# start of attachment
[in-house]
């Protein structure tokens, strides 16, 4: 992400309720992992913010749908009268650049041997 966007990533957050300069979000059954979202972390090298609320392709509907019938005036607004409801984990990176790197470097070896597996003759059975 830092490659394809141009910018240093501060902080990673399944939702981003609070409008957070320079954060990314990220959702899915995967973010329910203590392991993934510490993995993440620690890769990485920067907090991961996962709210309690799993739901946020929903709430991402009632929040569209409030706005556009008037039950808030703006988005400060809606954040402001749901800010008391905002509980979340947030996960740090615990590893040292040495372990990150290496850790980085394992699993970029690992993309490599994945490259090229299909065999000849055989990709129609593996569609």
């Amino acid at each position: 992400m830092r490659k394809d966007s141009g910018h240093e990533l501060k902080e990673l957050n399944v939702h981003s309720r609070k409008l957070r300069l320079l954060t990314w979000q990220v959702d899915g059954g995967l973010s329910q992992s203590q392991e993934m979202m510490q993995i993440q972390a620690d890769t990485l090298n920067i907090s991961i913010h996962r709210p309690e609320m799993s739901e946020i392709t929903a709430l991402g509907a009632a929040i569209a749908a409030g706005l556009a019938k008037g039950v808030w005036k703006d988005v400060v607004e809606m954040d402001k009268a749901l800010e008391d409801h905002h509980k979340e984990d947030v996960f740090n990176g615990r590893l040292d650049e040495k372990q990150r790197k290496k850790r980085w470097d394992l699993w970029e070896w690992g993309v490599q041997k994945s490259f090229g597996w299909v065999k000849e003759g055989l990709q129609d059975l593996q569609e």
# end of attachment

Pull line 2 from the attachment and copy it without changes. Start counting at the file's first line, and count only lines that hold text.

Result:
């Protein structure tokens, strides 16, 4: 992400309720992992913010749908009268650049041997 966007990533957050300069979000059954979202972390090298609320392709509907019938005036607004409801984990990176790197470097070896597996003759059975 830092490659394809141009910018240093501060902080990673399944939702981003609070409008957070320079954060990314990220959702899915995967973010329910203590392991993934510490993995993440620690890769990485920067907090991961996962709210309690799993739901946020929903709430991402009632929040569209409030706005556009008037039950808030703006988005400060809606954040402001749901800010008391905002509980979340947030996960740090615990590893040292040495372990990150290496850790980085394992699993970029690992993309490599994945490259090229299909065999000849055989990709129609593996569609």